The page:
Last week I spent an afternoon with a couple who have been married 50+ years. Their life is a true example of how encouraging your spouse – supporting with joy-filled zeal – makes life rich and fulfilling.

They began their married life when they were quite young – at least compared to today’s couples. They had three children, one of whom is hearing impaired.

Carrying on over the next 50 years, they built their first house together, fought for changes in state policy for the deaf, grew a congregation as a minister and wife, and took care of an elderly parent in their home. In addition, the wife returned to college to get an undergraduate degree and then a masters degree, once the children were grown. They also traveled the globe, and have done things many of us haven’t attempted yet.

As I sat listening, I heard how working together in areas that they valued brought them both laughter, joy and tangible success.

From the story of how she got a wheel-barrow for her birthday because they were building their first home, to how he would pick her up at her job and take her to college classes, then drive her back to her job (making sure she had a packed lunch to eat), to venturing out of their comfort zone and going white-water rafting when they were in their sixties – those stories showed me a picture of two people working together to make a great life.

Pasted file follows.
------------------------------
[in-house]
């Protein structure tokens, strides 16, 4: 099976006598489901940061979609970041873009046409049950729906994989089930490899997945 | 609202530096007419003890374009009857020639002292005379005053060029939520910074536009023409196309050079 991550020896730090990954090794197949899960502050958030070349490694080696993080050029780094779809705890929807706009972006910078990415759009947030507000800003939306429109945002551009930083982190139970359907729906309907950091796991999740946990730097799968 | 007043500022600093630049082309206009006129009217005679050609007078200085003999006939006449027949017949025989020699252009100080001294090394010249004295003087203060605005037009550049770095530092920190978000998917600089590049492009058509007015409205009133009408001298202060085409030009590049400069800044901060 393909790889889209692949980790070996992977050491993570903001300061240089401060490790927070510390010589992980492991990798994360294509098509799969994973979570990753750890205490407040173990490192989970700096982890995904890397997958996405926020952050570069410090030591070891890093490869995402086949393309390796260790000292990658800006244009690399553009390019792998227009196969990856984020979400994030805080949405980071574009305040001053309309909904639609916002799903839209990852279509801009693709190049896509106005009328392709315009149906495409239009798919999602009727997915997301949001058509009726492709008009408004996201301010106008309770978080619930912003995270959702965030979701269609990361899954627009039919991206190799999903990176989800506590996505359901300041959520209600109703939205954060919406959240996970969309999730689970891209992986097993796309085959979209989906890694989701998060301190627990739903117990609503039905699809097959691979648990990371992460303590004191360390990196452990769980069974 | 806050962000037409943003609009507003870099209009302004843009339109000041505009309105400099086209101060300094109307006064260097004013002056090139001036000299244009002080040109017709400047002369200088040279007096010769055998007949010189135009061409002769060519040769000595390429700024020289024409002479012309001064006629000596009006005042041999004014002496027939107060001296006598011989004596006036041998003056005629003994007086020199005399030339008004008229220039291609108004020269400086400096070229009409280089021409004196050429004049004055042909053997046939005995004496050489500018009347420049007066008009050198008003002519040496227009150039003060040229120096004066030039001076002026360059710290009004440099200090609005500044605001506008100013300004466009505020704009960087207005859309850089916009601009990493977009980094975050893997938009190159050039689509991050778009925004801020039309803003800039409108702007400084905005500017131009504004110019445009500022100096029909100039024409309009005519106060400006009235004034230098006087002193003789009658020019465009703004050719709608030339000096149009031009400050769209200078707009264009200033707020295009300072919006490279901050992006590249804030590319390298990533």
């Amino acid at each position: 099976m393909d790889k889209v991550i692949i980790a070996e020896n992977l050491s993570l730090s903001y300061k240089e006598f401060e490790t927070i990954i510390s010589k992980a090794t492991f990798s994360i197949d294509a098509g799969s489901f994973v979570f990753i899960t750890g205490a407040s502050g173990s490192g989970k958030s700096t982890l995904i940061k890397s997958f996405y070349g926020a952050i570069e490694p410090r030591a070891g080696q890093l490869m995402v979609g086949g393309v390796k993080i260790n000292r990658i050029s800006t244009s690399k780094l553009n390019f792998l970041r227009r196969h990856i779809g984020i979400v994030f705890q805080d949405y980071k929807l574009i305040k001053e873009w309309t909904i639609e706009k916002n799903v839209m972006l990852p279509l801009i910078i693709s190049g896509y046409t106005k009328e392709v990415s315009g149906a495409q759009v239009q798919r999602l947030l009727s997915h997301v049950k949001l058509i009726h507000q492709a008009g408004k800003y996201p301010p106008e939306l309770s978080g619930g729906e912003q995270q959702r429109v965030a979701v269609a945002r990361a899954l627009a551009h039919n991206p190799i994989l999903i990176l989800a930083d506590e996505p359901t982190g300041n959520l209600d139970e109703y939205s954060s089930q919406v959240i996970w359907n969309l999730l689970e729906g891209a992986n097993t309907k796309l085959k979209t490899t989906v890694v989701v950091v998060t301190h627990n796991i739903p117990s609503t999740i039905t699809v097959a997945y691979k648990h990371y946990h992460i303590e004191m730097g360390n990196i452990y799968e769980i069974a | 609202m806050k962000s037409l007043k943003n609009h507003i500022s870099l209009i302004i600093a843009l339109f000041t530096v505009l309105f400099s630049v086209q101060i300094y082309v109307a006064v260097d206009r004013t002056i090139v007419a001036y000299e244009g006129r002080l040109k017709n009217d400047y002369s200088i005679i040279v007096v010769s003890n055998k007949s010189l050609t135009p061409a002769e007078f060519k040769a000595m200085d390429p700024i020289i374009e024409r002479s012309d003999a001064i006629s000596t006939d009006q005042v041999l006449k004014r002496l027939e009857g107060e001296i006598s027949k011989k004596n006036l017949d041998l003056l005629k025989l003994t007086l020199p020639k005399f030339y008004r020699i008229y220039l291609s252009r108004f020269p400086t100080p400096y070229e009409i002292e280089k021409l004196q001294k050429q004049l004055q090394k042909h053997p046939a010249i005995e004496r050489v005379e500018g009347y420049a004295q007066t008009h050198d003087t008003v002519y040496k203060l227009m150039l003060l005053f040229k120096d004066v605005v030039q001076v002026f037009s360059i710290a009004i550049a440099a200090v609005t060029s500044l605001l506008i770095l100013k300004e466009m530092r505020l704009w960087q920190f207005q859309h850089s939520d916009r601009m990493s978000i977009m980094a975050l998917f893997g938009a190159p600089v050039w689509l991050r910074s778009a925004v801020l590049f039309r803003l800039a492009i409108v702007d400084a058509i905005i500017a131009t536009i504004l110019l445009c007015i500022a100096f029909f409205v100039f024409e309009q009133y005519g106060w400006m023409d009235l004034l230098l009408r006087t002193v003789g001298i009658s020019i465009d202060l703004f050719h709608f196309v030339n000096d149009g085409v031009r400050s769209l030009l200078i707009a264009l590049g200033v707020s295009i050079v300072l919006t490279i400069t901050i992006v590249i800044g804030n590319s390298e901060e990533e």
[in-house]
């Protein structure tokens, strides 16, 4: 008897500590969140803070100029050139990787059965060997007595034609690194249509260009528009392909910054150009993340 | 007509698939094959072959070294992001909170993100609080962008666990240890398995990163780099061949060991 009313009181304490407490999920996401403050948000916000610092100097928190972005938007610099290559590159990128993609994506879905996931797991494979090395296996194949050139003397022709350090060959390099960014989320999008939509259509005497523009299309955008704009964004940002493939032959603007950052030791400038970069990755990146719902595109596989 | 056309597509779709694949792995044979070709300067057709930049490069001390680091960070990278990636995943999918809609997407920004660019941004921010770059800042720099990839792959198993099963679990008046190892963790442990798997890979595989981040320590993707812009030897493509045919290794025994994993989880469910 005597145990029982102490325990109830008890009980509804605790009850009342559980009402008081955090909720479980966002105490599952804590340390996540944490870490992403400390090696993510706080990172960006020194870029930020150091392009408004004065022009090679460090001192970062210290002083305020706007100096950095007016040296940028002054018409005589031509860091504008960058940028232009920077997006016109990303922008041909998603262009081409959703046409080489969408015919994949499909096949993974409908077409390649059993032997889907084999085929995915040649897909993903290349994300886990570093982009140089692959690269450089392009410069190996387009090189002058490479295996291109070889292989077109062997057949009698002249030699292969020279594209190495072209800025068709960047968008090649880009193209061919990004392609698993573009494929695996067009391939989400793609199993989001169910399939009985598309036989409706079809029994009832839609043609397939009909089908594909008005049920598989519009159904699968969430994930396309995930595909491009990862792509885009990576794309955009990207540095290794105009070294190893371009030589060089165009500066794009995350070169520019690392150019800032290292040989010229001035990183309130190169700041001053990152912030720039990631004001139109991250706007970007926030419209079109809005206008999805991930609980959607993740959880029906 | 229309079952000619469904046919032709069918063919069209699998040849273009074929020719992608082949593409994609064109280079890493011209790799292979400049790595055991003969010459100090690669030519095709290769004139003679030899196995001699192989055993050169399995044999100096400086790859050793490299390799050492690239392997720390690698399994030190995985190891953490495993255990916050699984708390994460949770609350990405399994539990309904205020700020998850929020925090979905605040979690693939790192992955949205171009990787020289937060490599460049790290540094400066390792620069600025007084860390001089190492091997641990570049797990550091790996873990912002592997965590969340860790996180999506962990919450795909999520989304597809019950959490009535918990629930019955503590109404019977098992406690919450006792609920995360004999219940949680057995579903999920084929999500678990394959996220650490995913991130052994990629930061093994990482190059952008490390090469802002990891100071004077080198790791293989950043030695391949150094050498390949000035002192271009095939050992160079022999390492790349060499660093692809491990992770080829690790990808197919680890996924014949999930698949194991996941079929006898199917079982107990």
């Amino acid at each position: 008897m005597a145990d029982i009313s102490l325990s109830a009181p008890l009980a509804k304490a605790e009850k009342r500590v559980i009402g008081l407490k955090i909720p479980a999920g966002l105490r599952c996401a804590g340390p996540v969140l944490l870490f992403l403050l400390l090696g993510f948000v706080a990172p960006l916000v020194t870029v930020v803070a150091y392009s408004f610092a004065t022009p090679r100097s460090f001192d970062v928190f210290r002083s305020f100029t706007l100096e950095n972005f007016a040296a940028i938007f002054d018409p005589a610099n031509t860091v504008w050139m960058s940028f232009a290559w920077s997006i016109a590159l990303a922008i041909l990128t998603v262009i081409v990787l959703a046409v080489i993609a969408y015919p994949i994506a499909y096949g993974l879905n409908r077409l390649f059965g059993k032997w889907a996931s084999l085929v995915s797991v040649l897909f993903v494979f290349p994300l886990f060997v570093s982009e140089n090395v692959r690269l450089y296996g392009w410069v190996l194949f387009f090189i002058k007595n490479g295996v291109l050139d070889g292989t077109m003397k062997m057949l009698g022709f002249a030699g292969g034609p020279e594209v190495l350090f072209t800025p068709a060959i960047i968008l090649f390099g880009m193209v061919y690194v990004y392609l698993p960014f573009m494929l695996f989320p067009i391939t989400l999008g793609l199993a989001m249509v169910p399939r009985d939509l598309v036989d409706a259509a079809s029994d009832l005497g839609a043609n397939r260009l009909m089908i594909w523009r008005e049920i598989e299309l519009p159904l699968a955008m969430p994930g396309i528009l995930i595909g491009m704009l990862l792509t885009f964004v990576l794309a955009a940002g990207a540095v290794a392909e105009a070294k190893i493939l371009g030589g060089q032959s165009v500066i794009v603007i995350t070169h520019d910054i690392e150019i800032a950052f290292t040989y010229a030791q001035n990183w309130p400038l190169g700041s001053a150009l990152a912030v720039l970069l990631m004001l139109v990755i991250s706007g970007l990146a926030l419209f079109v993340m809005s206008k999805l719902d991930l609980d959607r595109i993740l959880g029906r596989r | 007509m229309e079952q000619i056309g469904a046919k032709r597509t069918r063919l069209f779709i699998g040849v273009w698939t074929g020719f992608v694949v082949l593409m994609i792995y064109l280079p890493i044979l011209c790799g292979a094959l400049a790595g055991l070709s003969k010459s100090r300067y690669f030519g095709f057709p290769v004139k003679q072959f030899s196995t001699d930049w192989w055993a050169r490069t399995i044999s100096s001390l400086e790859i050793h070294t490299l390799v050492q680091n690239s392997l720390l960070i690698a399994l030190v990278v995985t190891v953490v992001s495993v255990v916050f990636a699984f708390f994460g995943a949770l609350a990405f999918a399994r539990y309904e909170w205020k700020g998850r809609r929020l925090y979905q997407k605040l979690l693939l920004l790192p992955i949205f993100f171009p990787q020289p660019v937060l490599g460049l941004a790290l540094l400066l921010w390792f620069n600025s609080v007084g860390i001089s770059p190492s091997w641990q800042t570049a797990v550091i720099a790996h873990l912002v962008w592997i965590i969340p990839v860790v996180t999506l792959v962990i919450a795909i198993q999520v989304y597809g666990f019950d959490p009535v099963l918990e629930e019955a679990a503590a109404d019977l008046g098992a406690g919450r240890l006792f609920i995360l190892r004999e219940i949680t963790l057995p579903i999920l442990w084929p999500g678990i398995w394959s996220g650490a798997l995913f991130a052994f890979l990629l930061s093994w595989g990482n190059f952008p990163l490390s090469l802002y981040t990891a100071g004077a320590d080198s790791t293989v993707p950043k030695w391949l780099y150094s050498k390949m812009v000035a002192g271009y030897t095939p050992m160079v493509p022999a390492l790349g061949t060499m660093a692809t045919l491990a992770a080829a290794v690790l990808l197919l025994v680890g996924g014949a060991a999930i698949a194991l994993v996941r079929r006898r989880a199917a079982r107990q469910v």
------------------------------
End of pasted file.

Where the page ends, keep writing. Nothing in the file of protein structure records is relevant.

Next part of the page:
They didn’t count the cost of the effort they put into their marriage.

There are two things this couple wanted me to communicate to other married people:

1) trust is the most important part of marriage

2) each spouse must give 100% to the marriage (not 50/50) 100% from him & 100% from her

So what is the result of their trust in each other and each gifting the other 100% ? They have a marriage story showing tangible results echoing their values:

  • marriage – a solid, growing marriage relationship of over 50 years
  • personal growth – the freedom for each to develop and pursue their desires and interests
  • faith – they attend, now in retirement, the same congregation they were instrumental in growing
  • education – a degree and master’s degree
  • family involvement – the satisfaction of nurturing a parent until she passed away
  • advocacy – a state organization of parents advocating for their deaf children
  • improving the world for their children – changes in state legislation in how deaf children are educated
  • hard work – a house that still stands which they built together
  • adventure – they have travel and life experiences to share

Guess what? This couple isn’t done yet! They’re ready for more together, and I’m sure they’ll do it all with joy-filled zeal.

I have a lot to learn from them.